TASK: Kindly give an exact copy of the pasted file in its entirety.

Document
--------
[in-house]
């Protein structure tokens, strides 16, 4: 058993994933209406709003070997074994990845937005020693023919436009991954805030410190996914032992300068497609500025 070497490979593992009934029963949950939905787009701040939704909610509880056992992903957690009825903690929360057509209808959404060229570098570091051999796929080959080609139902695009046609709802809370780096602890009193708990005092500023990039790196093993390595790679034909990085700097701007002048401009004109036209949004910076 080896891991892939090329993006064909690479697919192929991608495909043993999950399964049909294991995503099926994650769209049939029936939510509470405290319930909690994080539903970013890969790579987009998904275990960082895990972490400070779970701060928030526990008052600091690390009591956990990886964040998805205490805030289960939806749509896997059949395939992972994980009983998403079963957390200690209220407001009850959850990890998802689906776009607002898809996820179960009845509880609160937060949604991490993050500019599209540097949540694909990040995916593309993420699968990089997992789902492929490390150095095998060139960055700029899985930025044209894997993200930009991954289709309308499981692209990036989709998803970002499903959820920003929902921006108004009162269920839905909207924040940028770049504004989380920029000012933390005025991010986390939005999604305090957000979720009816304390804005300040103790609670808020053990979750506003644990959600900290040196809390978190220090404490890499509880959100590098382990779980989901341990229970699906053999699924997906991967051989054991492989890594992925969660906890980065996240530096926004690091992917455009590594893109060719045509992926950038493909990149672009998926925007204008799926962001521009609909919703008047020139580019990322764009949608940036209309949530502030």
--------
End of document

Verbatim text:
[in-house]
């Protein structure tokens, strides 16, 4: 058993994933209406709003070997074994990845937005020693023919436009991954805030410190996914032992300068497609500025 070497490979593992009934029963949950939905787009701040939704909610509880056992992903957690009825903690929360057509209808959404060229570098570091051999796929080959080609139902695009046609709802809370780096602890009193708990005092500023990039790196093993390595790679034909990085700097701007002048401009004109036209949004910076 080896891991892939090329993006064909690479697919192929991608495909043993999950399964049909294991995503099926994650769209049939029936939510509470405290319930909690994080539903970013890969790579987009998904275990960082895990972490400070779970701060928030526990008052600091690390009591956990990886964040998805205490805030289960939806749509896997059949395939992972994980009983998403079963957390200690209220407001009850959850990890998802689906776009607002898809996820179960009845509880609160937060949604991490993050500019599209540097949540694909990040995916593309993420699968990089997992789902492929490390150095095998060139960055700029899985930025044209894997993200930009991954289709309308499981692209990036989709998803970002499903959820920003929902921006108004009162269920839905909207924040940028770049504004989380920029000012933390005025991010986390939005999604305090957000979720009816304390804005300040103790609670808020053990979750506003644990959600900290040196809390978190220090404490890499509880959100590098382990779980989901341990229970699906053999699924997906991967051989054991492989890594992925969660906890980065996240530096926004690091992917455009590594893109060719045509992926950038493909990149672009998926925007204008799926962001521009609909919703008047020139580019990322764009949608940036209309949530502030």